• Find strategies to increase Customer Lifetime Value: While finding new customers is essential, maintaining those who you already have is equally important. Customer Lifetime Value focuses on retaining customers through several strategies: building a long-term relationship, creating brand loyalty, upselling and cross-selling and offering exclusive products or value-added services. By implementing these strategies, customers who already like you will stay loyal to your brand.
  • Increase your customer referrals: As one of the most valuable marketing strategies, customer referrals may boost your client base considerably. The key is to entice your customers to make those referrals on different platforms (app stores, social media, e-commerce sites, your website, etc.). Methods include adding a “Like Us on Facebook” option on your site, adding a “Tell a Friend” link on your website, as well as rewarding referrals through gifts or discounts. Don’t forget your social reviews – on websites like Google, Yelp, Angie’s List, etc.
  • Be consistent – Once you have your business established, use your brand identity uniformly across all marketing channels: social media, stationery, your website, at events, etc. Don’t change your voice and style based on your audience – be the same for everyone. This reduces confusion among prospects and helps you build a strong brand.

Tips for a Better Business Website

Your small business digital marketing plan should also include these pointers for a better business site.

  • CMS: A Content Management System (CMS) like WordPress provides a simple interface for managing the content on your website without coding knowledge. Any business needs to update its site with new information, and a CMS is perfect for that. All reputable web design agencies build websites based on a CMS nowadays, but don’t forget to ask questions about it if you’re starting fresh. Having your website based on a CMS can also improve your online branding and customer service and facilitate extensibility.
  • Website Tracking: A website tracking system provides statistical data about your visitor traffic and aggregates the data into meaningful reports. The goal is to help you make website management decisions to improve conversions (placing an order, signing up for a newsletter, etc.). For example, you can check the places on your website where visitors leave before completing the desired action.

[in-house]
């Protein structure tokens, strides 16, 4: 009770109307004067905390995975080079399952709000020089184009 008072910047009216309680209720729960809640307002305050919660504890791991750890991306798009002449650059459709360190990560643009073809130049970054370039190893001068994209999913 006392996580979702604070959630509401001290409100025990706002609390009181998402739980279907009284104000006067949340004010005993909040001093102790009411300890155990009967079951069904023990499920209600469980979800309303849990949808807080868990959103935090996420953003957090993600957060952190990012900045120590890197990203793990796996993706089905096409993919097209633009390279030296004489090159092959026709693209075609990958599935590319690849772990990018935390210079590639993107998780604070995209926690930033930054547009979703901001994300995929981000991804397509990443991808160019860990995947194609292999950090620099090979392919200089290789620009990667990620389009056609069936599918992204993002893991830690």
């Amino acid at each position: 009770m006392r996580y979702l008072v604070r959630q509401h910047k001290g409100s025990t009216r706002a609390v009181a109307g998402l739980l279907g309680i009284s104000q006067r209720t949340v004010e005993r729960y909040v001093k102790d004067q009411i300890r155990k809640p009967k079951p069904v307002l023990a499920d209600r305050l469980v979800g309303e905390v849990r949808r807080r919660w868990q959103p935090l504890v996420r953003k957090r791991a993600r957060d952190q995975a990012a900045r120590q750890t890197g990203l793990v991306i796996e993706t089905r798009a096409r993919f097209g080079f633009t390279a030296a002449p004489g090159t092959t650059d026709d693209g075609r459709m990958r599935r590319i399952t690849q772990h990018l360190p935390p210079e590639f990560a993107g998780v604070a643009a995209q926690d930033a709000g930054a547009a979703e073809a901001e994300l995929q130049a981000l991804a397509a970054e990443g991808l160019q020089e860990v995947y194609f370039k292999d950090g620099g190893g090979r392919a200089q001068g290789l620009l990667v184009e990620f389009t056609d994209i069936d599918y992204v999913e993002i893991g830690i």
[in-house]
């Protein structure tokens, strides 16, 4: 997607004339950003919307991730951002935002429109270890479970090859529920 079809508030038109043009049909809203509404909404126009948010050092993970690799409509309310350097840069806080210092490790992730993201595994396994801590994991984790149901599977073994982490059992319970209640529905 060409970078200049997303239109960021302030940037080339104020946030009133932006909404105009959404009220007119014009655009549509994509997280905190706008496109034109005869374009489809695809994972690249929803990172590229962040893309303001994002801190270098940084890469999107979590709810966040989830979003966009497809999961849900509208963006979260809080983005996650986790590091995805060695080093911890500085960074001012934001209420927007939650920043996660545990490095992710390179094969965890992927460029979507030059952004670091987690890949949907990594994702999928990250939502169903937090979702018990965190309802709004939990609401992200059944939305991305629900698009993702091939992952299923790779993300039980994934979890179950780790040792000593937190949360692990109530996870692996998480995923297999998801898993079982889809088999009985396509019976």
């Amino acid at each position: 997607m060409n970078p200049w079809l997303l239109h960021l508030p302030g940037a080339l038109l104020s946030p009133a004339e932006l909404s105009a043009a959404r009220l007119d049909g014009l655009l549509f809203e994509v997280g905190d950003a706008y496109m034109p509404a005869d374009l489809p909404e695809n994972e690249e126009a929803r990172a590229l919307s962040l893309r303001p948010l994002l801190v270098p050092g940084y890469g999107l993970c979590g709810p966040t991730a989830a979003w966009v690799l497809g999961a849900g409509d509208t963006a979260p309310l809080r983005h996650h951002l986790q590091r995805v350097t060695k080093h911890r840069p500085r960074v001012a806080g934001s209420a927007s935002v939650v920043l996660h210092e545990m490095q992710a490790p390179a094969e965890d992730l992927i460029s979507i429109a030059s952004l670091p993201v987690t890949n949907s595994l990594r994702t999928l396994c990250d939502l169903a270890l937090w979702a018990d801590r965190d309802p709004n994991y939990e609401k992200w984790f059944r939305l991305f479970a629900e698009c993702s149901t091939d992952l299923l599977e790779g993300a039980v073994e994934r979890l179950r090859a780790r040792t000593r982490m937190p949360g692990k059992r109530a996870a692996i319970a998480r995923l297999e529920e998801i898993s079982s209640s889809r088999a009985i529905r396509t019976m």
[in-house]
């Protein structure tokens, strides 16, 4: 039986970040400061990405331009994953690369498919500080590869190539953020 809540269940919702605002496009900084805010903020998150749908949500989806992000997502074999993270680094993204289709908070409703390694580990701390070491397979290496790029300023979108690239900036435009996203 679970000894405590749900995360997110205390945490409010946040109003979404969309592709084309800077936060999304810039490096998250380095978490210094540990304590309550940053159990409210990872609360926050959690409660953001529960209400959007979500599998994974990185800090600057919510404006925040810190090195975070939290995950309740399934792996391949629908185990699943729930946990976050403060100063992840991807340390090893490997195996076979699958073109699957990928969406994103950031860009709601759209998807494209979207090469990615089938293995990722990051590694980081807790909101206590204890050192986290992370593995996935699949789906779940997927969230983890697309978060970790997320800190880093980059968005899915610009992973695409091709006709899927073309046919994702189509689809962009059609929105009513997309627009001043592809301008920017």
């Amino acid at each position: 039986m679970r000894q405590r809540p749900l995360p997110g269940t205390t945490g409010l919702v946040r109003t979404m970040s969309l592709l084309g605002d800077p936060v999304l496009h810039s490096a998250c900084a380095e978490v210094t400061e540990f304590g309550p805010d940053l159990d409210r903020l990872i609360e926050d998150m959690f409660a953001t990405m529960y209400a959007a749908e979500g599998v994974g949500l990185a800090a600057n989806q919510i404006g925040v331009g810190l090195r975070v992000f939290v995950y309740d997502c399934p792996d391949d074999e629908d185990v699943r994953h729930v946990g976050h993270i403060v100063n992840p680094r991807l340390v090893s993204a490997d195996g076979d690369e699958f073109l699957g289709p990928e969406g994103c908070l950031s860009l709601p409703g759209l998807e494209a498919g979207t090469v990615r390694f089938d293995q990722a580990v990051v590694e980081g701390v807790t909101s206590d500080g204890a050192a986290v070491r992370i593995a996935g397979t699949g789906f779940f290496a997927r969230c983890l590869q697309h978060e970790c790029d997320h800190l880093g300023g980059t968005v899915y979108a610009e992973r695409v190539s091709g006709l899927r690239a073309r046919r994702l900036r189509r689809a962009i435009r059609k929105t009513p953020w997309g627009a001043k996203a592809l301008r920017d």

• Fundamental Security: Web security breaches occur more often if a website doesn’t meet the current web standards. Your site should at least implement privacy protocols such as basic security checks. In case your site is based on WordPress, it’s best to have some additional security features installed, and regular updates of the WordPress version are critical.
  • Fast Loading Times: Having your site optimized for speed, even with slow Internet connections, is critical in today’s search engine optimization (SEO) best practices. Site speed is one of Google’s signals used by its algorithm to rank pages. Unsurprisingly, pages with slow load time have higher bounce rates and lower average time on page. In other words, visitors will quickly leave a slow-loading site and probably won’t return soon.
  • Compatibility Across All Devices: Globally, the number of mobile Internet users surpassed the number of desktop Internet users in 2016. Moreover, 91.8% of U.S. Internet users access the Internet via mobile. Needless to say, the numbers are still growing in favor of mobile Internet usage. This is why it’s essential to make your website compatible with mobile, tablet, and desktop devices. Responsive web design is what you’ll need.

The Takeaways

So, when it comes to small business digital marketing, don’t throw darts in the dark. Marketing is not an expense; it’s an investment. And it’s measurable. Whatever you put into it, comes back in as new customers, new sales, new deals.

At Bright Pink Agency, we’ve been helping businesses (including franchises) grow through marketing since 2008. We will personally sit down with you or your executive team, face-to-face or via Skype if you are not local, and spend a few hours (anywhere from two to six!) going through every step of the way.

We’ll help you identify your hero service, define your ideal client, brand voice, and personality, analyze your existing materials, their strengths and weaknesses, and come up with a plan for implementation, complete with pricing. The cost of this service is listed on our website

So, if you know someone who is starting a business or someone with an established business that wants to grow, or if you want this for yourself – please contact us.

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By Bright Pink Agency

At Bright Pink Agency, we specialize in designing, developing, and optimizing franchise websites with no long-term contracts. Say hello to improved organic value, ongoing national and local support, and franchisee happiness!